WASHINGTON — President Barack Obama's endorsement of gay marriage appears to have made Americans on both sides of the issue even more entrenched in their positions, firing up his young, liberal backers and intensifying opposition from Republicans and conservatives, according to a new poll.
Overall, his announcement last month that he supported gay marriage did little to shift the nation's views on the subject, with the country remaining evenly divided on it, the Associated Press-GfK survey found. And people still seem to favor him over Republican presidential rival Mitt Romney when it comes to handling social issues.
Even so, the poll, out Friday, found stronger approval from Democrats and liberals for the way he's handled gay marriage over the last year and deeper discontent over that performance from the other side.
In the poll, 42 percent of respondents oppose gay marriage, 40 percent support it and 15 percent are neutral. Last August, the country was similarly divided over whether same-sex couples should be allowed to be legally married in their state, with 45 percent opposing, 42 percent favoring and 10 percent neutral.
The country's divisions – and conflictions – are clear in the voices of Americans.
"Marriage is a marriage, and it's between a man and a woman," said John Von Sneidern, a 76-year-old Republican from Fairfield, Conn., before pausing. "But on the other side of that, there are a lot of gay couples who are responsible and dedicated to each other and deserve a lot of the benefits of marriage."
The issue, however, won't shape his vote. He plans to vote on the economy and support Romney because of his private-sector experience.
Katherine Galdarisi, a 67-year-old Democrat from Sacramento, Calif., backed Republican John McCain four years ago but plans to vote for Obama this time. That's partly because she faults Republicans for not working with the president on issues voters care about, saying: "They fight him every step of the way and talk about things that don't matter, like gay marriage."
"It's none of anybody's business," Galdarisi said. "It doesn't affect me in the least."
For years, Obama faced pressure from the left to announce his support for gay marriage, and he spent a chunk of his presidency signaling that he would do just that by saying that he was "evolving" on the issue.
While the economy continues to dominate the presidential race, Obama's team was mindful that anything – including social issues like gay marriage – could shift the balance in a contest that appears close five months from the election. Even so, Obama announced his reversal and risked turning off some conservative, moderate and independent voters across the nation and in states like Virginia and North Carolina that hadn't voted for a Democratic presidential candidate in decades until Obama won them four years ago.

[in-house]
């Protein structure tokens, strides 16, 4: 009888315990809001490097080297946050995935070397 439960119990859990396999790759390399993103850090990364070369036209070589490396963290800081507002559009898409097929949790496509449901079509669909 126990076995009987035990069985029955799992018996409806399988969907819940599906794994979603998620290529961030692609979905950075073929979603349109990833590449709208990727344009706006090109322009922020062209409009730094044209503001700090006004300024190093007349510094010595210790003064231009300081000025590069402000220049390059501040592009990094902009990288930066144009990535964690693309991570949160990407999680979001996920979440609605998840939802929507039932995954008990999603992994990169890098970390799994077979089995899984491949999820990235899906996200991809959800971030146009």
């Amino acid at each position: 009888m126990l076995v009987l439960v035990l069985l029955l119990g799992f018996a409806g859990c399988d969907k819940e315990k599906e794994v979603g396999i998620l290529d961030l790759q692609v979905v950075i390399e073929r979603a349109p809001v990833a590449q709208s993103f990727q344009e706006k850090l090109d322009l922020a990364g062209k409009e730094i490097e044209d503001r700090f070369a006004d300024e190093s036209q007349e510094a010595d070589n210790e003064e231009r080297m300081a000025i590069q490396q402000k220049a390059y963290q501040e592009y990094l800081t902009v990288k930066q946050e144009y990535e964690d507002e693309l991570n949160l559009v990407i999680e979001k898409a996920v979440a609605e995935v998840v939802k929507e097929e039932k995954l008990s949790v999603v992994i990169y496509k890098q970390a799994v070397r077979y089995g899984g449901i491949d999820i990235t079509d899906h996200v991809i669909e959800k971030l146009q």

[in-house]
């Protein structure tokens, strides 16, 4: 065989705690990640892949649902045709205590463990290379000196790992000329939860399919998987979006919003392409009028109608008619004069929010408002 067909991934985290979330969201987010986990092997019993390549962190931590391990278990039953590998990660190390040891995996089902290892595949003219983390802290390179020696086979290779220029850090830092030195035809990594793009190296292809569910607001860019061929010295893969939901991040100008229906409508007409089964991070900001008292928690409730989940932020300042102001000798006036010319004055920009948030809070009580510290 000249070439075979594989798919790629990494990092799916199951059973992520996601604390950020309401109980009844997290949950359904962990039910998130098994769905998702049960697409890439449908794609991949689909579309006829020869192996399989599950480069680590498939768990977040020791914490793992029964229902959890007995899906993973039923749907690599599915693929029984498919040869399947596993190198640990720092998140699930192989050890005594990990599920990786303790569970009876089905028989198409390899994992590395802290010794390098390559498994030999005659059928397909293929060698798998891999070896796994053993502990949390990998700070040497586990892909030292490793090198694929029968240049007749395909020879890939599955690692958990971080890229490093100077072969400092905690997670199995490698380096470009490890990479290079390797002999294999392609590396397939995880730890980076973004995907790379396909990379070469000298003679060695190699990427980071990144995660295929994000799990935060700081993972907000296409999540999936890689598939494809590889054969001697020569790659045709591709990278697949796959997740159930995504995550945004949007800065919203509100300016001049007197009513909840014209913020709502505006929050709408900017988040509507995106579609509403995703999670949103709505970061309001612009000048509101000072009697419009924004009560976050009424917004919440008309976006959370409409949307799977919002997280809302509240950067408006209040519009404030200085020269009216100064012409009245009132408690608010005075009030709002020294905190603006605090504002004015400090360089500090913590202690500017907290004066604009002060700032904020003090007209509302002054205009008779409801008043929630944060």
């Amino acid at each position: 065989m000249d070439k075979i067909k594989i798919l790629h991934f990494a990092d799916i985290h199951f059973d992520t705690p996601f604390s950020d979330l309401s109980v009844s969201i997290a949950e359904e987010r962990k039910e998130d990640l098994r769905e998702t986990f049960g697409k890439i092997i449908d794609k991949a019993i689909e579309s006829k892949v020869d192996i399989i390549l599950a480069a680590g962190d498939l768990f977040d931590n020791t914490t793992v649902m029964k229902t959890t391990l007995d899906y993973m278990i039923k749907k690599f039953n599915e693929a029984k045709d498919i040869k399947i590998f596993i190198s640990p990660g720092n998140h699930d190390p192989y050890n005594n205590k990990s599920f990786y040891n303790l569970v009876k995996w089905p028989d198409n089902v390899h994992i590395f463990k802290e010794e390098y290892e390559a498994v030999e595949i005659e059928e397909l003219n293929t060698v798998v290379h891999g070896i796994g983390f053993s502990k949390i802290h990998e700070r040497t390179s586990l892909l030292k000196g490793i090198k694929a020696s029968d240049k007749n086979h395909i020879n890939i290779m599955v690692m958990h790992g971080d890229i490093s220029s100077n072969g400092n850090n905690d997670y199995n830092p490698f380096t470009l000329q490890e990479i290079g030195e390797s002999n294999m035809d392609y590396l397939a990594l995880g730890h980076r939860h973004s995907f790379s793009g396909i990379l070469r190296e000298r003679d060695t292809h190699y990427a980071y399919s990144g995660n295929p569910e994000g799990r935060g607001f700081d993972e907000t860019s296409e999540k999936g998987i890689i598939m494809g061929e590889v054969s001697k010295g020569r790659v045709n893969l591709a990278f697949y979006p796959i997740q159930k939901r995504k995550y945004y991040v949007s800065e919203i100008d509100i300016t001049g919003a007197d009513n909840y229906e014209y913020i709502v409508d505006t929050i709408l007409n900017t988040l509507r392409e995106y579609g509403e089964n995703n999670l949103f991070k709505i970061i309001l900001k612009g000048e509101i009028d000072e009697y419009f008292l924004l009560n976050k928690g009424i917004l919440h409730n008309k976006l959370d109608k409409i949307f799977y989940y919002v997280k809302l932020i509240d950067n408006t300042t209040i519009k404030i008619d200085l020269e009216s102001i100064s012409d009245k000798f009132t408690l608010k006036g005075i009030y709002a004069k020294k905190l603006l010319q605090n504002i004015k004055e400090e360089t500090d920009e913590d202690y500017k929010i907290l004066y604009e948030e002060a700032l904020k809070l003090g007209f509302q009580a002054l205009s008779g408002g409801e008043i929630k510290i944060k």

But the AP-GfK poll suggests that voters, at least nationally, didn't flee the president.
When asked which candidate Americans trust to do a better job of handling social issues such as abortion and same-sex marriage, there was little change from a poll taken about a week before Obama's May 9 announcement; 52 percent now side with Obama, compared with 36 percent for Romney.
And more Democrats and liberals said they strongly approved of the president's handling of gay marriage than they did in August; 41 percent of Democrats now say that, compared with 26 percent then, and 48 percent of liberals have that view, up from 28 percent almost a year ago.
But his announcement may have fired up the right against him. More Republicans and conservatives said they strongly disapproved of his handling of the issue now than before; 53 percent of Republicans said that, compared with 45 percent in August, and 52 percent of conservatives say as much now, up from 43 percent back then.
The issue could compel more conservatives to turn out to vote against Obama.
Self-described social conservative Bethel Hissom of Knoxville, Tenn., is among those who plan to back Romney and don't support allowing gays to wed.
"It's not marriage," the 65-year-old retired speech therapist said. Of Obama's position, she said: "It will probably help his chances at being re-elected. It will get the gay population in favor of that and that could swing votes to his favor. But it is not marriage."
Obama's announcement clearly affected some – and in personal ways.
Trevor Rzucidlo, a 22-year-old who graduated last month from the University of Connecticut, had a roommate who is gay, and said that hearing the president speak out in support of someone he cared about "was huge."
"My peers are just way more chilled out than older people are," said Rzucidlo, who considers himself an independent and plans to vote for Obama. "They're less concerned with how other people live their lives."
Indeed, support for gay marriage remains a more popular position with younger voters: 50 percent of people under age 35 said they would favor allowing same-sex couples to be legally married in their state, compared with 36 percent of those ages 35 and up.
Among those under 35, overall approval of the president's handling of same-sex marriage has held steady, but those who back him do so more strongly now. His "strong" approval numbers have doubled, jumping from 17 percent last August to 34 percent in the AP-GfK survey.
The Associated Press-GfK Poll was conducted June 14-18, 2012, by GfK Roper Public Affairs and Corporate Communications. It involved landline and cellphone interviews with 1,007 adults nationwide, including 878 registered voters. Results for the full sample have a margin of sampling error of plus or minus 4.0 percentage points and for registered voters it is 4.2 points.
Associated Press Deputy Director of Polling Jennifer Agiesta and AP writer Josh Lederman contributed to this report.